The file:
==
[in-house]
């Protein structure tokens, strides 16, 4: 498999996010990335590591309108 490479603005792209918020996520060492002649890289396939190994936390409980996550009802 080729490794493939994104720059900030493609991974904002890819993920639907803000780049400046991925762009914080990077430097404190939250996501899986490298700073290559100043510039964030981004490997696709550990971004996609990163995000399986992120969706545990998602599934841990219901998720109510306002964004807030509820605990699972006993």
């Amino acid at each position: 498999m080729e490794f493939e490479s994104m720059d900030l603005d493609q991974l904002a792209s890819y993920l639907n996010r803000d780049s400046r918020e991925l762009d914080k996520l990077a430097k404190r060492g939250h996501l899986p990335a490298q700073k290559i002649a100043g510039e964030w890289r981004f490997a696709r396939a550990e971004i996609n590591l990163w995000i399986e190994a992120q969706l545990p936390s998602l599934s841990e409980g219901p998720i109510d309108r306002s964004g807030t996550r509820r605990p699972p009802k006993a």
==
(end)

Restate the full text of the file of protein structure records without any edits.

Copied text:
[in-house]
């Protein structure tokens, strides 16, 4: 498999996010990335590591309108 490479603005792209918020996520060492002649890289396939190994936390409980996550009802 080729490794493939994104720059900030493609991974904002890819993920639907803000780049400046991925762009914080990077430097404190939250996501899986490298700073290559100043510039964030981004490997696709550990971004996609990163995000399986992120969706545990998602599934841990219901998720109510306002964004807030509820605990699972006993």
């Amino acid at each position: 498999m080729e490794f493939e490479s994104m720059d900030l603005d493609q991974l904002a792209s890819y993920l639907n996010r803000d780049s400046r918020e991925l762009d914080k996520l990077a430097k404190r060492g939250h996501l899986p990335a490298q700073k290559i002649a100043g510039e964030w890289r981004f490997a696709r396939a550990e971004i996609n590591l990163w995000i399986e190994a992120q969706l545990p936390s998602l599934s841990e409980g219901p998720i109510d309108r306002s964004g807030t996550r509820r605990p699972p009802k006993a």